By Jonathan Stempel
NEW YORK (Reuters) - A Tiffany lighting fixture stolen in a still-unsolved 1976 heist from Broadway's Belasco Theatre has turned up in the hands of a Rockland County, New York, woman, and the Shubert Organization, which runs the venue, has sued her to recover it.
In a complaint filed late Tuesday in the state Supreme Court in Manhattan, Shubert said it discovered the fixture after Vilma Partridge consigned it for sale by Lillian Nassau, an antiques gallery specializing in works by Louis Comfort Tiffany and Tiffany Studios.
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Shubert said the gallery recognized the bejeweled, slightly translucent fixture, whose colors range from pale yellow to amber to red-orange, as one of five Tiffany lighting fixtures stolen from the Belasco in a Feb. 28, 1976, break-in.
But it said Partridge and her daughter, Anne, a co-defendant and her legal representative, have refused to part with the fixture after Lillian Nassau returned it to them.
While the Partridges are not accused of involvement in the theft, Shubert said that as a matter of state law and public policy, "Vilma never acquired good title to the fixture, and the fixture remains the property of Shubert."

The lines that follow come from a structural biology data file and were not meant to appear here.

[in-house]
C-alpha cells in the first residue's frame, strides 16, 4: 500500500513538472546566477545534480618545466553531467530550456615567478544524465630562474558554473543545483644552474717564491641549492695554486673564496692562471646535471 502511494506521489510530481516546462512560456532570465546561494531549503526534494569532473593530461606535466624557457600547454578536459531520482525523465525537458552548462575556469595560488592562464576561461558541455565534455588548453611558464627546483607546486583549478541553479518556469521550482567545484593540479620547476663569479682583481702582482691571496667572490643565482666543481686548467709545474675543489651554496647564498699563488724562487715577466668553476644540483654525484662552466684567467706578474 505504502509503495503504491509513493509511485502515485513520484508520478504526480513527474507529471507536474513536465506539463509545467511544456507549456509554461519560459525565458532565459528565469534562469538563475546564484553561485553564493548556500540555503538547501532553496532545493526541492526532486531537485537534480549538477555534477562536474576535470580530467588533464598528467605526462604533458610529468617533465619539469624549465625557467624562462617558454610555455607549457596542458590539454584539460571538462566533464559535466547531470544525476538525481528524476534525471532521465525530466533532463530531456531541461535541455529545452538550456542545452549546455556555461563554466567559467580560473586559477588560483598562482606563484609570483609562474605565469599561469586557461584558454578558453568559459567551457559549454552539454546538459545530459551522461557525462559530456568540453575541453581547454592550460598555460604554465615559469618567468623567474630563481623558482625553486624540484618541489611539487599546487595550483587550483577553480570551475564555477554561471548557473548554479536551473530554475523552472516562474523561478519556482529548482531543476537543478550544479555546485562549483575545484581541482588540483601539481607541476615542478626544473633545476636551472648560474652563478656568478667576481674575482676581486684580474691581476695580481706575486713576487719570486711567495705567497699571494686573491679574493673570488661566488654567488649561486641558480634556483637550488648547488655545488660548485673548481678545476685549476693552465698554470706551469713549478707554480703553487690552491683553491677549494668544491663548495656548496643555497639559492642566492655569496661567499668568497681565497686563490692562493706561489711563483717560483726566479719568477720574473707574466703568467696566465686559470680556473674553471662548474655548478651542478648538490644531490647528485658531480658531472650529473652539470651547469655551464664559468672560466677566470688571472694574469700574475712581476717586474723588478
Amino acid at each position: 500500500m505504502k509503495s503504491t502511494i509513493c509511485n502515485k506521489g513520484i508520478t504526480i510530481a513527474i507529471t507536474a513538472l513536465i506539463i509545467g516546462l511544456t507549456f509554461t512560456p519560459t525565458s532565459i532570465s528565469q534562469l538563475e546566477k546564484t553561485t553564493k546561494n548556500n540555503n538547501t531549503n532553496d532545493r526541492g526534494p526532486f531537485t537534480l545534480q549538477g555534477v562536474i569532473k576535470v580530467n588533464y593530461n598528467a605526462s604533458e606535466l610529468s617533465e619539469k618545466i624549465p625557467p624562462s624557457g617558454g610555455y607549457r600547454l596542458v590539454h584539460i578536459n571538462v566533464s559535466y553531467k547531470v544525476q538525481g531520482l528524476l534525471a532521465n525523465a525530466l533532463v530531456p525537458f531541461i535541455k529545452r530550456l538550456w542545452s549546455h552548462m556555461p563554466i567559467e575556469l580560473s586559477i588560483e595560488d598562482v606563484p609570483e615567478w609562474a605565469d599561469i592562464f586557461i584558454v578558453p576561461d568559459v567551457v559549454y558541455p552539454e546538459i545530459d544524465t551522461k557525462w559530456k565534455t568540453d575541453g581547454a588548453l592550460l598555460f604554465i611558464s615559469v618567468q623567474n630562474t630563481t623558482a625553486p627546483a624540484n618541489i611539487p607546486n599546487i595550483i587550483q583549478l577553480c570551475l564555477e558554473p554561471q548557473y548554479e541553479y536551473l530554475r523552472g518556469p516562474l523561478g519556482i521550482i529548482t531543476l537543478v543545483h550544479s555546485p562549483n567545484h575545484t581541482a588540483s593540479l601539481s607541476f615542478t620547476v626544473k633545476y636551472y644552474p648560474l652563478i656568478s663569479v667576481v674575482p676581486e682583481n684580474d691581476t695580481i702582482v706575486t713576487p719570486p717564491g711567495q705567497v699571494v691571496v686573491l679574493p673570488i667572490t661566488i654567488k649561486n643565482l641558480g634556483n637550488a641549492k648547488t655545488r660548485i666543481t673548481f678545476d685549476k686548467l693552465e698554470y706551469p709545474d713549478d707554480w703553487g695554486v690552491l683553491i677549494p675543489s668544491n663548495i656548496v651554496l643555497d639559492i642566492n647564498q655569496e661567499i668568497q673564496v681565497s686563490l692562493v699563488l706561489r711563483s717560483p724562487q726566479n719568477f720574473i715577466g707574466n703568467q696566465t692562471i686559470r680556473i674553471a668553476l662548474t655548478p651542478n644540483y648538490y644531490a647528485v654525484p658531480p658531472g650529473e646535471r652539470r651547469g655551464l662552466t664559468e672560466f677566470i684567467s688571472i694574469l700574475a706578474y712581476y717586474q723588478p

According to the complaint, the fixture is one of the two larger fixtures that had been stolen.
Shubert said it will seek damages if Vilma, of Spring Valley, or Anne, of nearby Pearl River, refuse to turn it over.
The defendants' lawyer did not immediately respond on Wednesday to a request for comment.
A lawyer for Lillian Nassau, located on East 57th Street in Manhattan, did not immediately respond to similar requests. The gallery is not a defendant.
Located on West 44th Street between Sixth Avenue and Broadway in Manhattan, the Belasco opened in 1907 as the Stuyvesant Theatre, and received landmark protection in 1987.
Shubert operates 17 Broadway theaters, including the Broadhurst, Imperial, Majestic, Music Box and Winter Garden.
The case is Shubert Organization Inc v Partridge et al, New York State Supreme Court, New York County, No. 159989/2016.
(Reporting by Jonathan Stempel in New York; Editing by Jonathan Oatis)